MARSHALL BOSWELL <email@example.com> is the author of John Updike’s Rabbit Tetralogy: Mastered Irony in Motion (2001) and Understanding David Foster Wallace (2003). With Stephen Burn, he coedited A Companion to David Foster Wallace Studies (2013) and edited David Foster Wallace and “The Long Thing”: New Essays on the Novels (2014). He also published two works of fiction, Trouble with Girls (2003) and Alternative Atlanta (2005). He teaches at Rhodes College in Memphis, Tennessee.
JESI EGAN <firstname.lastname@example.org> is a doctoral candidate in the Department of English at the University of Texas at Austin. Her dissertation-in-progress focuses on conservatism, emotional reticence, and the figure of the girl reader in midcentury British and Irish literature.
KATHERINE HALLEMEIER <email@example.com> is an Assistant Professor in the Department of English at Oklahoma State University. She is the author of J. M. Coetzee and the Limits of Cosmopolitanism (2013). Her recent articles have appeared in Studies in the Novel, English Studies in Africa, and ARIEL.
ADELINE JOHNS-PUTRA <firstname.lastname@example.org> is a Reader in English Literature at the University of Surrey. She is the author of The History of the Epic (2006) and editor (with Catherine Brace) of Process: Landscape and Text (2010). Her articles on climate change and literature have appeared in journals such as English Studies and ISLE. She is currently completing a monograph on climate-change fiction.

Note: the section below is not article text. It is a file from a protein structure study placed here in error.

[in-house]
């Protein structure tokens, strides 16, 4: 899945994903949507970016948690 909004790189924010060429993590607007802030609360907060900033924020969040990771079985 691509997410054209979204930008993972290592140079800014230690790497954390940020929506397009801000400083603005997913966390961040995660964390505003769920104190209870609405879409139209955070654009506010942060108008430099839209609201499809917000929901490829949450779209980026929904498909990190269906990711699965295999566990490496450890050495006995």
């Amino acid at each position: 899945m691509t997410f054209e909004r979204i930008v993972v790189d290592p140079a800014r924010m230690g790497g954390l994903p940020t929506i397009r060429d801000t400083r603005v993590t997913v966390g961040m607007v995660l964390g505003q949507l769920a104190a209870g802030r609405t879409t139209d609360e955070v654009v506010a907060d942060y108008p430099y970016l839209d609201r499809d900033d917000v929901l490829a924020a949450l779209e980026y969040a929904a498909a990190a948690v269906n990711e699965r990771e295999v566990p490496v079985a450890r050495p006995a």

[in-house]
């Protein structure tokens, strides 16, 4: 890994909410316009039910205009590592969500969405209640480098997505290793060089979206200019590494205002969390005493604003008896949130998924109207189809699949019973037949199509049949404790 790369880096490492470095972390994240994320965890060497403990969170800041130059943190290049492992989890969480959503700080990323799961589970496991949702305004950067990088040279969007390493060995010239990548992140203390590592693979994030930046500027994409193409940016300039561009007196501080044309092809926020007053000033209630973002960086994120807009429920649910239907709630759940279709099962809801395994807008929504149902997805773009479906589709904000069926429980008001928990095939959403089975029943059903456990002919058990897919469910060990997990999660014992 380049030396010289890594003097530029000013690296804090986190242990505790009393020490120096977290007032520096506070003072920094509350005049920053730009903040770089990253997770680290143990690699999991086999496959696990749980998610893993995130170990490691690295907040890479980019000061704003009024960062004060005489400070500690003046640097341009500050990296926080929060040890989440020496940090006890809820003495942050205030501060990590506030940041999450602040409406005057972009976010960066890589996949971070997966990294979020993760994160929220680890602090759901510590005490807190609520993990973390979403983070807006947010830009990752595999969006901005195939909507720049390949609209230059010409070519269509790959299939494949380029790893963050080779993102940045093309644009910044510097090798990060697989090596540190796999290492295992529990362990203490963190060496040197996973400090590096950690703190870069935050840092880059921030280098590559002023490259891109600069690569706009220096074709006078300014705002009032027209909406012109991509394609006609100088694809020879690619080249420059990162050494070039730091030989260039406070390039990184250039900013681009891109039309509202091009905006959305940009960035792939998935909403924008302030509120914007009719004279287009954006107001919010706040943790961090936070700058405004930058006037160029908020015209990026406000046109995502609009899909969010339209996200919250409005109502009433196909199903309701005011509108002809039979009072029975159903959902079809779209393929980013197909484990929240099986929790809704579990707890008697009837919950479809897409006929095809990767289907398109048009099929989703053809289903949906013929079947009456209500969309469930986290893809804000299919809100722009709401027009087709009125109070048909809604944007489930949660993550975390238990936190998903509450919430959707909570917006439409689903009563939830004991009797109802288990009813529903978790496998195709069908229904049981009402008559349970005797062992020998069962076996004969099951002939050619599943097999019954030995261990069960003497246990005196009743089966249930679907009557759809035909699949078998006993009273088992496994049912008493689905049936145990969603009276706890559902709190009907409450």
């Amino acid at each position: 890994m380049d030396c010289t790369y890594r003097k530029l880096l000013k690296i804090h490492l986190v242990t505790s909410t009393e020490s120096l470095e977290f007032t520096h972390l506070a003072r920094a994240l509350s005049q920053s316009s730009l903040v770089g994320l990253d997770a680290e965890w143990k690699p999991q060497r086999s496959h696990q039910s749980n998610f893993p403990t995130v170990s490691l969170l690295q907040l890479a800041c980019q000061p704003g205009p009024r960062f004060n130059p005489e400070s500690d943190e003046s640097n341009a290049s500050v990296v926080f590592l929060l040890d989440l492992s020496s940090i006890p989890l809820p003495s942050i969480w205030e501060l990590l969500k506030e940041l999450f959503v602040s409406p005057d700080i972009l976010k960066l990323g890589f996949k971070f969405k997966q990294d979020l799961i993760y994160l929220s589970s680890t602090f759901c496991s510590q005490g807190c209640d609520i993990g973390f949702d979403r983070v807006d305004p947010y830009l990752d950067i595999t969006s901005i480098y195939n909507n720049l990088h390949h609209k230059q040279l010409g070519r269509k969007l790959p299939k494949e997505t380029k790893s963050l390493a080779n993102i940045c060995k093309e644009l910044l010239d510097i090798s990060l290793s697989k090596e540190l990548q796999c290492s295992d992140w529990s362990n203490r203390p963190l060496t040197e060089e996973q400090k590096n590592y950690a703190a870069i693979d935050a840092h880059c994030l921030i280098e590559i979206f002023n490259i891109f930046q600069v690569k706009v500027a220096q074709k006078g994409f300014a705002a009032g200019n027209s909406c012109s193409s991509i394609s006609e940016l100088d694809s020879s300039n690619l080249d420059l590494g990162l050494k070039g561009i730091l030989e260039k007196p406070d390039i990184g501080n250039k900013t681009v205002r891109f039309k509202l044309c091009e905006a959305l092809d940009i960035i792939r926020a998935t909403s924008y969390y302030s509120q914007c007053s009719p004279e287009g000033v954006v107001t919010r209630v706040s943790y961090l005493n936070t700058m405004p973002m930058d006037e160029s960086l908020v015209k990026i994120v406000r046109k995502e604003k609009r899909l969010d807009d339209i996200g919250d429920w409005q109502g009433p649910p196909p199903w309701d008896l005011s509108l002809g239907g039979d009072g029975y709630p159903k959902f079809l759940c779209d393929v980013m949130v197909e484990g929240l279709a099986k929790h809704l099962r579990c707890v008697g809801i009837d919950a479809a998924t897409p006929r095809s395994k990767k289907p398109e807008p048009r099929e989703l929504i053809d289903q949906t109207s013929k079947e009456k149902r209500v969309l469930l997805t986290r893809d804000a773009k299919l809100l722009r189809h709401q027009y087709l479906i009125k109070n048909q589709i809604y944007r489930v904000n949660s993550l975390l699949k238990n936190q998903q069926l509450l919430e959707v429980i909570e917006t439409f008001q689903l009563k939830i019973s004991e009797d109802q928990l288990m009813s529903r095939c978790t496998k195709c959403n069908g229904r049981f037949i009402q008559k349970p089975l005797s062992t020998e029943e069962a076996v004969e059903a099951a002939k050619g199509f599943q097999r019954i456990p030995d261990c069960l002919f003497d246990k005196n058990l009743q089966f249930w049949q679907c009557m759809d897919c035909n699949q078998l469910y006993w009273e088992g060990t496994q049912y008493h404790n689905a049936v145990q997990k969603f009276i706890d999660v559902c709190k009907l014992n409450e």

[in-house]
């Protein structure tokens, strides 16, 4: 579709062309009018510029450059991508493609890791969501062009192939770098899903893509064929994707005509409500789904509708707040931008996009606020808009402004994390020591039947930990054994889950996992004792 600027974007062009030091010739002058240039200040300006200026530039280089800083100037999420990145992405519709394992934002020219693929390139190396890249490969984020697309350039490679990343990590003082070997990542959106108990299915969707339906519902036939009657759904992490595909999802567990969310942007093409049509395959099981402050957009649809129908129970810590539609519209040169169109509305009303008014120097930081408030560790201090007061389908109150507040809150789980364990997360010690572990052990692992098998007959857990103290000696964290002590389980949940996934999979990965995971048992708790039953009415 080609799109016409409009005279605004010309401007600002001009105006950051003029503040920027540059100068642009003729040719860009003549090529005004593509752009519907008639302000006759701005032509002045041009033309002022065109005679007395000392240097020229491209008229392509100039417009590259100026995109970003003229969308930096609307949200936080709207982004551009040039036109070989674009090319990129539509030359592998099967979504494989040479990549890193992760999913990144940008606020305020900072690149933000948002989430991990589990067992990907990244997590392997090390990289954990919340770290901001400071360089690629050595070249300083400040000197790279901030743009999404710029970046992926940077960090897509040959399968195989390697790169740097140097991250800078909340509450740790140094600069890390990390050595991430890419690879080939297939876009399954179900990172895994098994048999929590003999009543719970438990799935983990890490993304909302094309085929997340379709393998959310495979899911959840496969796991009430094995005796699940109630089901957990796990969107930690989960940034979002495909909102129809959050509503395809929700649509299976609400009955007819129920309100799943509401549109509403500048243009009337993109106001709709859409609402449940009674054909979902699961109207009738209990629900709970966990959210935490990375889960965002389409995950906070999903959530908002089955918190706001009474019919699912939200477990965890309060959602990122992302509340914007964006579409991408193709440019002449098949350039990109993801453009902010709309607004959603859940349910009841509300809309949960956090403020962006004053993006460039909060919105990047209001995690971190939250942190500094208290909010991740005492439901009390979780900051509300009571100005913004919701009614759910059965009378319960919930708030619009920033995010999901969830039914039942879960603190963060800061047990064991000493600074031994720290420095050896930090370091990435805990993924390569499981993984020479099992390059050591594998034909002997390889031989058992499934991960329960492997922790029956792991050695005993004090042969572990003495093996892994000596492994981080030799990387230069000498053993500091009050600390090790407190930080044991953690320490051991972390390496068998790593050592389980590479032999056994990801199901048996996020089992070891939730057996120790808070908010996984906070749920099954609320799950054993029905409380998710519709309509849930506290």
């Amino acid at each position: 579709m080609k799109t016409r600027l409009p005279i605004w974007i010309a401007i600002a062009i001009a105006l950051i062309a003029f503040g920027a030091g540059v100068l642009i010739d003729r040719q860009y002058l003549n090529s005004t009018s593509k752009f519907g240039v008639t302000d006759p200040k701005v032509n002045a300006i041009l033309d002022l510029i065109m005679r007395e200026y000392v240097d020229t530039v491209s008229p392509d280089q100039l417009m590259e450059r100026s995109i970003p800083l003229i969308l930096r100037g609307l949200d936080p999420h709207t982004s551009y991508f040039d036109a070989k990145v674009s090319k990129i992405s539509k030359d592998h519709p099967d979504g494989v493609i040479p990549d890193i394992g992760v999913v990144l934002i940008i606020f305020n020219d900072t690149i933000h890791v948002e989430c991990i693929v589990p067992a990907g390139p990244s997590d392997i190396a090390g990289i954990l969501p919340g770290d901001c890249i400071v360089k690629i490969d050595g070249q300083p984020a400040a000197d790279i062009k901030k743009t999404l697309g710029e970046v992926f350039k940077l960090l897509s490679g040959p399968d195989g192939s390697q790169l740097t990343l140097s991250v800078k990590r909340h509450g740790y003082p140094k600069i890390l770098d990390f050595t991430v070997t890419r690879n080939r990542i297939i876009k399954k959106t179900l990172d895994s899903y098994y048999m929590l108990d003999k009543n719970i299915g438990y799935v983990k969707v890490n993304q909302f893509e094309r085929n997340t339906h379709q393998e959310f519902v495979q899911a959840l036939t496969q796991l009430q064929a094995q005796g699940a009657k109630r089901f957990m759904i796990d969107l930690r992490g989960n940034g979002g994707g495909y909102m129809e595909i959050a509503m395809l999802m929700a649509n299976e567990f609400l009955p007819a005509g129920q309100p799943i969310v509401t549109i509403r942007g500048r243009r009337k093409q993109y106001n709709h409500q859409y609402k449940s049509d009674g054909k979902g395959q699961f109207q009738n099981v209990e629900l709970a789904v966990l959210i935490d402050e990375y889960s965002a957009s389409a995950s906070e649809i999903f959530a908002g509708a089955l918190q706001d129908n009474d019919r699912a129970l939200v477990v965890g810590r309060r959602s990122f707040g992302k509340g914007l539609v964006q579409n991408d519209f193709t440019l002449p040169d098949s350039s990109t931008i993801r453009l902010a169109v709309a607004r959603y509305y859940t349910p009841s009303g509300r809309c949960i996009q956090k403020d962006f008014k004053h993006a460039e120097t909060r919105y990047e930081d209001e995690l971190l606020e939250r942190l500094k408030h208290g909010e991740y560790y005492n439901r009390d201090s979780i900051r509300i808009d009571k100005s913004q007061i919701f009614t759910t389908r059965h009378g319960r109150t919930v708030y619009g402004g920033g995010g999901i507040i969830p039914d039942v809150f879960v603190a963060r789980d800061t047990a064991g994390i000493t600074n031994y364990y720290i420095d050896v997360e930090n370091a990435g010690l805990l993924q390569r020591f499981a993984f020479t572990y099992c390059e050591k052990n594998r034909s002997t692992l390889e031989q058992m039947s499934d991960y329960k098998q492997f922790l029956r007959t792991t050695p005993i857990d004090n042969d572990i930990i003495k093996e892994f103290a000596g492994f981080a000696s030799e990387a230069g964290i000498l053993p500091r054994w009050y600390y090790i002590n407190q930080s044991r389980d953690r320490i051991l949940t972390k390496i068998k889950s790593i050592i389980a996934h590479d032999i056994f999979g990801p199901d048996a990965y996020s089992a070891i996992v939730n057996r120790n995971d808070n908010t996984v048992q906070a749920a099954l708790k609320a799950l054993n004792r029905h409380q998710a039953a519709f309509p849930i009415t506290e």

ALEX MURRAY <Alex.Murray@qub.ac.uk> is the author of Landscapes of Decadence: Literature and Place at the Fin de Siècle (2016) and coedited Decadent Poetics: Literature and Form at the British Fin de Siècle (2013). He is currently coediting a collection of essays on decadence in the age of modernism and working on a study of the relationship between aestheticism and conservatism. He teaches at the Queen’s University Belfast.
ELIZABETH M. SHEEHAN <Elizabeth.email@example.com> is Assistant Professor of English and Women, Gender, and Sexuality Studies at Oregon State University. She coedited Cultures of Femininity in Modern Fashion (2011) and is completing a manuscript entitled Modernism à la Mode: Fashion, Fiction, and the Ends of Literature, which shows how fashion shapes the aesthetics and politics of modernist texts. [End Page 571]
LAURA E. TANNER <firstname.lastname@example.org> is a professor of English at Boston College, where she teaches modern and contemporary American Literature. Her publications include Lost Bodies: Inhabiting the Borders of Life and Death (2006) and Intimate Violence: Reading Rape and Torture in Twentieth-Century Fiction (1994), as well as numerous articles on narrative and representation in journals such as American Literature, PMLA, and Contemporary Literature. [End Page 572]